I do a ton of work in North Minneapolis (and live there too) and would highly recommend that you include the area in your searches, and then when you find houses that look nice and suitable and fit your price range, investigate that particular neighborhood. Most all of them have websites, and you can find people who live nearby to speak with about their own experiences and what they like or dislike about the neighborhood.
Hope that helps.
Lakes Area Realty
First off we always need to make it clear that by law Realtors can not steer buyers into a certain neighborhood or away from one. In that sense we can only help you gain information on neighborhoods so you can come to the decision yourself. You probably have already looked at this, but I have pasted a link below of the city's crime statistics for you to look at.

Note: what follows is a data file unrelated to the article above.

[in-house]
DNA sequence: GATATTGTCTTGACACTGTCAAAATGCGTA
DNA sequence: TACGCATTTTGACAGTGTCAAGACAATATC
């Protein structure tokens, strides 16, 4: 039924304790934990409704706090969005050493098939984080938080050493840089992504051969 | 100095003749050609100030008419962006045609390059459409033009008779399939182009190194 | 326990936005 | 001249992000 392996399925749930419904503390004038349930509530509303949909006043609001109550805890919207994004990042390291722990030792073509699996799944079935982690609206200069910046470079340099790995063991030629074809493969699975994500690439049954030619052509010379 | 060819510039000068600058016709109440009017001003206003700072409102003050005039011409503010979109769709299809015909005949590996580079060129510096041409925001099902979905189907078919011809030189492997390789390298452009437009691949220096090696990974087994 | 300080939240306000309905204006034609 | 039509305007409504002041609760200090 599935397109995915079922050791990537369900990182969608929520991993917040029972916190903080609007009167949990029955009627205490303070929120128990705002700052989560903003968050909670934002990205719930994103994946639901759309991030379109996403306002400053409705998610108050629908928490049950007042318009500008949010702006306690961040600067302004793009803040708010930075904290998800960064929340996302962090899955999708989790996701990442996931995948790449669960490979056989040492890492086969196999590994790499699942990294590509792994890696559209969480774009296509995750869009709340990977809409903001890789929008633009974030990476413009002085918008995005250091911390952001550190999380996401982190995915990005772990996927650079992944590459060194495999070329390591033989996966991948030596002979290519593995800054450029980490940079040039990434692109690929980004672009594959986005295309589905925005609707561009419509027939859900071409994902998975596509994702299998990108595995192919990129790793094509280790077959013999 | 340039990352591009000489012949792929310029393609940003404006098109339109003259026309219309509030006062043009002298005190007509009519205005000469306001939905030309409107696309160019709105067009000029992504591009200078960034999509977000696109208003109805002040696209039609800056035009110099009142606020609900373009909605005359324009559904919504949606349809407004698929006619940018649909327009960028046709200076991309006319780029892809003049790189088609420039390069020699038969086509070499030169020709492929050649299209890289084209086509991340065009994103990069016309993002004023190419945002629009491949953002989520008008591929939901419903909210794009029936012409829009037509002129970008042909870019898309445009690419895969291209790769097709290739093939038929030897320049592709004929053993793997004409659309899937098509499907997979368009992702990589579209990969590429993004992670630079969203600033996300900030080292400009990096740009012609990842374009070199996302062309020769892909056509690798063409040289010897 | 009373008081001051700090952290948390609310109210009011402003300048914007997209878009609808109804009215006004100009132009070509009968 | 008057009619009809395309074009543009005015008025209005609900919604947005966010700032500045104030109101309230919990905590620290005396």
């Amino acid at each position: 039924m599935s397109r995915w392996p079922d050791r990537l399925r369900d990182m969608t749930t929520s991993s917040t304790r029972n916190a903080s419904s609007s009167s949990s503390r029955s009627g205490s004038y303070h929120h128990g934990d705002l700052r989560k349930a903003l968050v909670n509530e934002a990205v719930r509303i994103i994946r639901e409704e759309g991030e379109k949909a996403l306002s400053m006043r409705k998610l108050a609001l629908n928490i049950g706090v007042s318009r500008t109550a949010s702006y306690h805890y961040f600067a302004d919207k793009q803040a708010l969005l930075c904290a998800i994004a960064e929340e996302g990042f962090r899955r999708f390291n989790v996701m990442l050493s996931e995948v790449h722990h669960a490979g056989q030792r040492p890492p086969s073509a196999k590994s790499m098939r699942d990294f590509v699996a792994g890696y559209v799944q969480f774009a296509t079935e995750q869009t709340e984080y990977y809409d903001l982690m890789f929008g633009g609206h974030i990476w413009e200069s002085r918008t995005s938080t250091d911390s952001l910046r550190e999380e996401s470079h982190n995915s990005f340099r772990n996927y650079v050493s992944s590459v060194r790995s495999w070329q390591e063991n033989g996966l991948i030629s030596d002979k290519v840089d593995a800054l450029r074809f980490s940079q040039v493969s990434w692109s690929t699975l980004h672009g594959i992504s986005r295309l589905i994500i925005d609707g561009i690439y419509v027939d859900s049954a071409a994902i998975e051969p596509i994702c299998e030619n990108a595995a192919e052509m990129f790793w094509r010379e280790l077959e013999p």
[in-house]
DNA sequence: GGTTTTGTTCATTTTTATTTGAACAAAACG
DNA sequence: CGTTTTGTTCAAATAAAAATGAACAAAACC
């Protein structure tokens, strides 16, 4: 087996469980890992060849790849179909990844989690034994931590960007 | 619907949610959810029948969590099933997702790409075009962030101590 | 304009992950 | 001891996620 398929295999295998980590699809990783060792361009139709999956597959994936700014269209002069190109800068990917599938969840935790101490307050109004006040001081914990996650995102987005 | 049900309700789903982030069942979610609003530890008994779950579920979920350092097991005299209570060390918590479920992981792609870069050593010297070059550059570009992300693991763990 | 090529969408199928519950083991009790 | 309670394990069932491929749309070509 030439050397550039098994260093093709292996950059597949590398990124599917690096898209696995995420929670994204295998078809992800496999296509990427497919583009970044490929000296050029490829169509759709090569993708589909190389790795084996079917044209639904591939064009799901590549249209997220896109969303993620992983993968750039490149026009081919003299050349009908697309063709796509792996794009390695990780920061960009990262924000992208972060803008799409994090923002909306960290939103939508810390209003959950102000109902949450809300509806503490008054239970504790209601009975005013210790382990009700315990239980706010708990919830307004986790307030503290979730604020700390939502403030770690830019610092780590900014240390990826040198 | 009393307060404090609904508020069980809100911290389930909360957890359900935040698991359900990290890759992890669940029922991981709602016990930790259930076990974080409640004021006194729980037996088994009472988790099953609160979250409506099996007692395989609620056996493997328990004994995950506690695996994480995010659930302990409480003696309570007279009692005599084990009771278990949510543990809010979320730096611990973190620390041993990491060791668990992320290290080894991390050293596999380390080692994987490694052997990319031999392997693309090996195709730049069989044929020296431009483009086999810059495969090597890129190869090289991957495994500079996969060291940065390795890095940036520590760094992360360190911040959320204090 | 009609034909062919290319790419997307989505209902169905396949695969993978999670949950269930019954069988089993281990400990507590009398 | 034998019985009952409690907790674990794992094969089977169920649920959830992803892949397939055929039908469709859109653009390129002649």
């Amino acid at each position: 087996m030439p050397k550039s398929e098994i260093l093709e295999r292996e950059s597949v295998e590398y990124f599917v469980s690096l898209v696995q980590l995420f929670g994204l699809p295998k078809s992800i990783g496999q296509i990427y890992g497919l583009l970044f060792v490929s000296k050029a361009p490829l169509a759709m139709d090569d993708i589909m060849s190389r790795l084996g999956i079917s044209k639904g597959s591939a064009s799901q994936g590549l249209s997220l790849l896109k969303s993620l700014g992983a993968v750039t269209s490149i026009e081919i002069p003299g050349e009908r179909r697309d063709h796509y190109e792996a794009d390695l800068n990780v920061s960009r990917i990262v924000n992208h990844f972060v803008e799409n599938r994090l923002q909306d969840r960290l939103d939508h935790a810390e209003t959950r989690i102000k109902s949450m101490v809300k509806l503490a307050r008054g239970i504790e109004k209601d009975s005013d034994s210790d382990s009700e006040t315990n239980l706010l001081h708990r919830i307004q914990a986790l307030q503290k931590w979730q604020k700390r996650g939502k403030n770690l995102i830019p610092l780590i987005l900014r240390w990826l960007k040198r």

I will say this; since becoming a Realtor I have realized that many of my "perceptions" of neighborhoods in the twin cities have been false. That is because I, like most buyers, were going off of news or just what other friends of mine said. I grew up in a certain neighborhood so I tended to be biased towards others. I learned my lesson. The best way to know is drive the area to get a feel for it, and back it up with the facts.
Don't ever generalize whole cities, because Minneapolis is very micro and the market can be block-by-block. Good luck to you Michael!
I think if you're going to look at one set of statistics - you should look at ALL the statistics . Affordable, well-built homes, active neighborhood groups, down payment assistance programs, new restaurants (Victory 44, Lowry Cafe) and businesses (Goddess of Glass and Friends Gift Shop) are coming in - do your home work, meet some people who live there, and explore the neighborhoods. If you'd like referrals to specific contacts within neighborhood organizations to talk to about their communities, send me a message and I'll help you make those connections, so you can decide for yourself if North is the right option for you.